During my last visit to the woods, I was introduced to a concept that made my day and possibly changed my life…
30 minutes sitting beneath a tree, alone, at dusk. First, looking into the distance, then focussing on closer surroundings, before playing with a leaf whilst focussing on breathing in and out. The experience left me feeling refreshed, calm and relaxed. Further research reveals that I’m not the only one!
“Go to a Forest. Walk slowly. Breathe. Open all your senses.
This is the healing way of Shinrin-yoku Forest Therapy,
the medicine of simply being in the forest.”– Shinrin-yoku.org
Forest bathing, or ‘shinrin-yoku’ in Japanese, is a concept originating in Japan, used and researched widely in Japan and South Korea as a method of preventive health care and healing.
What’s the science?
The body’s immune system is boosted by spending time in the forest due to the increased production of Natural Killer (NK) cells.
Dr Li uses this helpful analogy to explain:
- Cancer cells = Criminals
- NK Cells = Policemen
- More policemen = Safety
- More NK cells = Better health
Research shows that a higher amount of NK cells correlates to lower rates of cancer. To maintain high levels of NK activity, a significant amount of time spent forest bathing, every month, is recommended.
Research also suggests that anxiety, depression and fatigue can be reduced from forest bathing, as the production of Adrenaline, a hormone contributing to stress, decreases. Another hormone affected by forest bathing is Adiponectin, the production of this so-called ‘fat fighter’ increases in a forest environment. A higher rate of Adiponectin production correlates to decreased cases of heart disease and obesity alongside boosting the body’s metabolism.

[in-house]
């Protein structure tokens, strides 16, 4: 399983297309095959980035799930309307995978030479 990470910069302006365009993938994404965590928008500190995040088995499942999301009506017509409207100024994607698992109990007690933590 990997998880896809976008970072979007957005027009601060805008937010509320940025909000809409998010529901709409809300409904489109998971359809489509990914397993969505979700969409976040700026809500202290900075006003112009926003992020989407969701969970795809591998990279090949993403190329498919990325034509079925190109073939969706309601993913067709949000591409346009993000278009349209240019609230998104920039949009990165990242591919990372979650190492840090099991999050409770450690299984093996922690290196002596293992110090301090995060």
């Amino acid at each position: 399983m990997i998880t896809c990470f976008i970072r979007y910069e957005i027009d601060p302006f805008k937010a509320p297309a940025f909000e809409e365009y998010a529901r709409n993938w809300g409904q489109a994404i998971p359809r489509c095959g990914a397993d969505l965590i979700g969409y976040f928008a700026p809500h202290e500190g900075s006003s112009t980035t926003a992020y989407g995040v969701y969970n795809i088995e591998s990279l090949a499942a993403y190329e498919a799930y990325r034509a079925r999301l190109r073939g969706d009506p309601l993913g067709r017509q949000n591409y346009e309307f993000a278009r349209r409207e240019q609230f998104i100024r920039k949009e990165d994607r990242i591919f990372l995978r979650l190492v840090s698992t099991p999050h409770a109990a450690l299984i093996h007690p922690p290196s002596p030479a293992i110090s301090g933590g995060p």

Further research is taking place to discover exactly why the forest causes these physical chemical effects on our bodies. It is speculated that certain substances released by trees, then breathed in and smelt, play an important role in stimulating these chemical effects.
Engaging all the senses with nature is a key feature of forest bathing. With this range of benefits, both psychological and physical, experienced personally and being researched extensively…let’s make forest bathing our go-to medicine!
Dirksen, K. (2016) Science of “forest bathing”: fewer maladies, more well-being?
Li, Q. (2009) Effect of forest bathing trips on human immune function
Li, Q. (2018) Shinrin-Yoku: The Art and Science of Forest Bathing
Miyazaki, Y. in Matador Network. (2019) Shinrin Yoku: The Art of Forest Bathing
Skinrin Yoku. (No Date) http://www.shinrin-yoku.org/shinrin-yoku.html